In return, he handed me an unwrapped, orange and white paperback. He apologised for the cheapness of the gift, no doubt overwhelmed by my expensive offering and my desperate overtures of love. I cried and cried while he told me:

Look, Carpe Diem and you have carte blanche. Don’t worry about me, enjoy yourself over there. If you meet someone over there, go for it. You are only young once.

Clearly, following his first piece of advice wasn’t working out too flash for me at this moment in time. I therefore promptly ignored this second piece of advice.

To my detriment, as he was clearly inclined to follow it himself…

Nevertheless, I took this orange and white paperback to Asia with me, reading it for the first time on the plane to Bangkok. For the second time in a hostel in Siem Riep, Cambodia. For the third time on a painfully long bus trip through Vietnam, and for the fourth time on a balcony in Luang Prabang, Laos. During this three month foray through South East Asia I read literally hundreds of books, stealing them from hostel bookshelves, buying them for a few baht in dodgy corner bookshops, and trading them for new ones in cafes everywhere. Yet I clung to this dirty paperback like a lifeline, reading and re-reading it each time I felt lonely or homesick.

It was Alex Garland’s The Beach.


I adore this book. There has been many times over the years that I have considered throwing it out, generally in a fit or rage over said ex-boyfriend, but I could never bring myself to do it. The book itself is dirty, stained, dog-eared and torn, a veteran of travels amongst the far cleaner and more proper Penguins I now own.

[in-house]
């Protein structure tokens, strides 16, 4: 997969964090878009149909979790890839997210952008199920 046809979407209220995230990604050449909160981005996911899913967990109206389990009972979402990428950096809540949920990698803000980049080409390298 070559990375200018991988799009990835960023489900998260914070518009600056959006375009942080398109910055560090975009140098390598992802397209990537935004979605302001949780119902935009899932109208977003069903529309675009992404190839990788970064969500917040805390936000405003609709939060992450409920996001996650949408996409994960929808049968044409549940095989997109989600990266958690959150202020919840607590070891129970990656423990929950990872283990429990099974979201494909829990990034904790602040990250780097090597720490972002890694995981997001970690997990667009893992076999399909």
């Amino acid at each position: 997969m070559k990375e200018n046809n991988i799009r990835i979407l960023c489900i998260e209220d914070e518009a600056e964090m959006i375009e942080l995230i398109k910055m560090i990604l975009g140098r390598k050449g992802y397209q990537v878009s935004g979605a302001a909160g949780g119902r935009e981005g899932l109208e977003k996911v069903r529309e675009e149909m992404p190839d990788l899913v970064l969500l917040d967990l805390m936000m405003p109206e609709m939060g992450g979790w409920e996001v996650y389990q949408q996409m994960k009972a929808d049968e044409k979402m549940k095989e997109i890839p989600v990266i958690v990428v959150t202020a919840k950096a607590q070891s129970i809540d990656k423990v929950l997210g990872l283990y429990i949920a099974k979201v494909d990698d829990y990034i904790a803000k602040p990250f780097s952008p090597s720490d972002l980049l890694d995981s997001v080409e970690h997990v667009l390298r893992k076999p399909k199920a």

I read this book like a testimonial to my own travels, an endless journey to find a perfect place that doesn’t exist. Garland’s words spoke to me, describing my journey as if he himself was there:

If I’d learnt one thing from travelling, it was
that the way to get things done was to go ahead and do them. Don’t talk about
going… Book a ticket, get a visa, pack a bag, and it just happens.

How right he was. I followed this advice and found myself in the Bangkok of Richard’s descriptions:

Khao San Road was backpacker land. Almost all the buildings had been converted into guest houses, there were long-distance-telephone booths with air con, the cafes showed brand-new Hollywood films on video, and you couldn’t walk ten feet without passing a bootleg-tape stall. The main function of the street was as a decompression chamber for those about to leave or enter Thailand, a halfway house between East and West.

Reading this you just know that Garland has made the trip, he is able to summarise the overwhelming, intoxicating atmosphere of Khao San Road so concisely, as well as the confusion and apprehension you feel as a backpacker lobbed into this melting pot of cultures. The protagonist Garland creates, Richard, could have been one of hundreds of backpackers I met along the way. In fact, I met a gorgeous Norwegian named Richard in a hostel in Kuala Lumpar, who promptly became the Richard of the book in my mind.

The Beach is a complex intertwining of the mundane and the horrific, Garland cleverly constructs a trip that any traveller in Thailand could see themselves venturing upon. There is something about Thailand that melts away your insecurities, anything seems possible in the land where everything is for sale. Through this book we are taken down the rabbit hole to ‘the beach’ of Garland’s creation, an idyllic, utopian setting that rapidly becomes the backdrop to a horror story. There are elements of Lord of the Flies throughout, a study of the predictability of human nature as it creates its own domination and submission in a situation allegedly devoid of it.

The final climax, the gruesome encounter between the beach dwellers and the Thai marijuana farmers, is typical of Garland’s eclectic narrative style. Richard is again visited by his hallucination of ‘Daffy’, who died in the opening chapter of the book. The writing is confused and contradictory, highlighting the disarray of the scene as it unfolds.